The good news for insurers is that innovation does not have to mean re-inventing the wheel. Winning over the younger generation is about simplifying the product and the message, and communicating effectively through the appropriate channels. This is easier said than done, of course, but it is also not rocket science. The key is to make the effort to reach out to and engage with these younger customers.

“The younger generation is already quite advanced, but insurance companies tend to be slow to react,” says Miow. “Given the pace of change in today’s economy, they need to be more modern and forward-looking instead of just doing the same thing. If they take the time to understand these new customers they will be rewarded.”

Increasing penetration is not only about distributing through digital channels, but also about lowering the unit cost. International consumer goods companies, for example, have successfully marketed products such as shampoo in developing Asian economies through a simple yet every effective strategy: smaller packages. The product they sell in London or Los Angeles is the same as the one they sell in Surabaya or Aceh, but offering it in sachets substantially lowers the unit cost and therefore increases the product’s ability to penetrate households in low-income areas.

Insurers could benefit from a similar approach, and while this does not necessarily require a digital channel, it is well suited to such an approach. For example, several companies in other markets are exploring on-demand protection as a way to target younger customers — or sachet marketing for insurance.

Big data

Investing in a digital channel can also have additional benefits beyond appealing to a younger, connected generation.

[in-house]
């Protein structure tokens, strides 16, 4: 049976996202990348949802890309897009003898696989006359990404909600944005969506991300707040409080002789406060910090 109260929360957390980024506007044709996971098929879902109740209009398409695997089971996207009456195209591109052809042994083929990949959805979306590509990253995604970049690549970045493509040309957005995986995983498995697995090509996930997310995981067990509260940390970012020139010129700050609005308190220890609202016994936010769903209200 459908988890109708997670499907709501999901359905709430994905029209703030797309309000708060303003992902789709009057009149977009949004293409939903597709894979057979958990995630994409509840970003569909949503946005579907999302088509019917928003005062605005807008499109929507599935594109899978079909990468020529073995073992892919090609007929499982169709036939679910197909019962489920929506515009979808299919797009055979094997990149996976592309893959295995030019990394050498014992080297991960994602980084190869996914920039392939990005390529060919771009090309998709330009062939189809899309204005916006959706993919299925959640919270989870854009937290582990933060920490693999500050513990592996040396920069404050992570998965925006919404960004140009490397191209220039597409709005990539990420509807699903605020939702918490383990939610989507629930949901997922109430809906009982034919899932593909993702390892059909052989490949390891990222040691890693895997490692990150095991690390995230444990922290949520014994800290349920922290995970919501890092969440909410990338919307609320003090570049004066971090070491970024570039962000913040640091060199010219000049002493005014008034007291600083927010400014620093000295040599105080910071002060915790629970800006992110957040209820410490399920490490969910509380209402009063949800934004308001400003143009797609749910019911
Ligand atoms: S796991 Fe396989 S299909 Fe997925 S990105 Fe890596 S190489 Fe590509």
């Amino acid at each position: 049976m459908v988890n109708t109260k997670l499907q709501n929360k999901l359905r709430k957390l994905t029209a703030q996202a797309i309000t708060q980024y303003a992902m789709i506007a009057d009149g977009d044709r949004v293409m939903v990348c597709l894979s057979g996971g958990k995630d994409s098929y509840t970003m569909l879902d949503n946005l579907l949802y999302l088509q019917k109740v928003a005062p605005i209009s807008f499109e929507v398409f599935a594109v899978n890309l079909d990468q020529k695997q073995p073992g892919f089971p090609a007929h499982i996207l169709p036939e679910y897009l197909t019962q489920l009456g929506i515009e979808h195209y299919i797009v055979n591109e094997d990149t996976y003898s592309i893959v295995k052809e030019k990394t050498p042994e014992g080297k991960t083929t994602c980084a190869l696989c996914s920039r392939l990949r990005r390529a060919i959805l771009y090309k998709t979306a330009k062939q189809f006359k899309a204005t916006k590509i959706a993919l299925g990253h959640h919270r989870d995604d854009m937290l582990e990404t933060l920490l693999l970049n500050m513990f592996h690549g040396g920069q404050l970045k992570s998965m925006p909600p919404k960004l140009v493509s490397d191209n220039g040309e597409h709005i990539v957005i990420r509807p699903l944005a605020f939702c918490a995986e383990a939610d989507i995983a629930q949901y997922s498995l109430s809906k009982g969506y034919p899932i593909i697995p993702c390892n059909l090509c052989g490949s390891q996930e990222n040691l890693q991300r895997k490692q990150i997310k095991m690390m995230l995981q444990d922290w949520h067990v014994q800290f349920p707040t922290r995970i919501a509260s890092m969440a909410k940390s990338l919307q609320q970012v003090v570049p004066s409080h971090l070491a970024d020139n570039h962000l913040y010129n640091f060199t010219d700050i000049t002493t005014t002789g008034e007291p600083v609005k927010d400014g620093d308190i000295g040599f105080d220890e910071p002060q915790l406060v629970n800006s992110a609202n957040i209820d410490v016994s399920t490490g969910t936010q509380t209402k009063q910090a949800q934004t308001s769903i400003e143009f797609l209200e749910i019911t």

“An online strategy gives insurers ownership of their customer data and allows them to do much more sophisticated analysis,” says Miow. “When policies are sold through brokers or agents, they don’t necessarily have direct access to this information, while selling through banks can be very costly.”

There are of course costs involved with investing in digital, but the data that can be gathered through this channel feeds into a better understanding of both the customer and the product. The extraordinary valuations for social networks such as Facebook, for example, are based largely on the value of big data in the digital economy.

At the moment, Indonesia’s young demographic has not been successfully targeted. Most of the foreign joint ventures are focused on writing risks at the other end of the spectrum, while the domestic market remains fragmented and focused on the traditional nonlife portfolio.

For companies that are willing to reach out and grab this opportunity, sophisticated Asia-based reinsurance providers such as Peak Re can help to free up the capital needed to make investments and offer advice on effective strategies.

Jasmine Miow

Principal Officer

Peak Re Labuan branch

Peak Re

General enquiry:

Tel: +852 3509 6666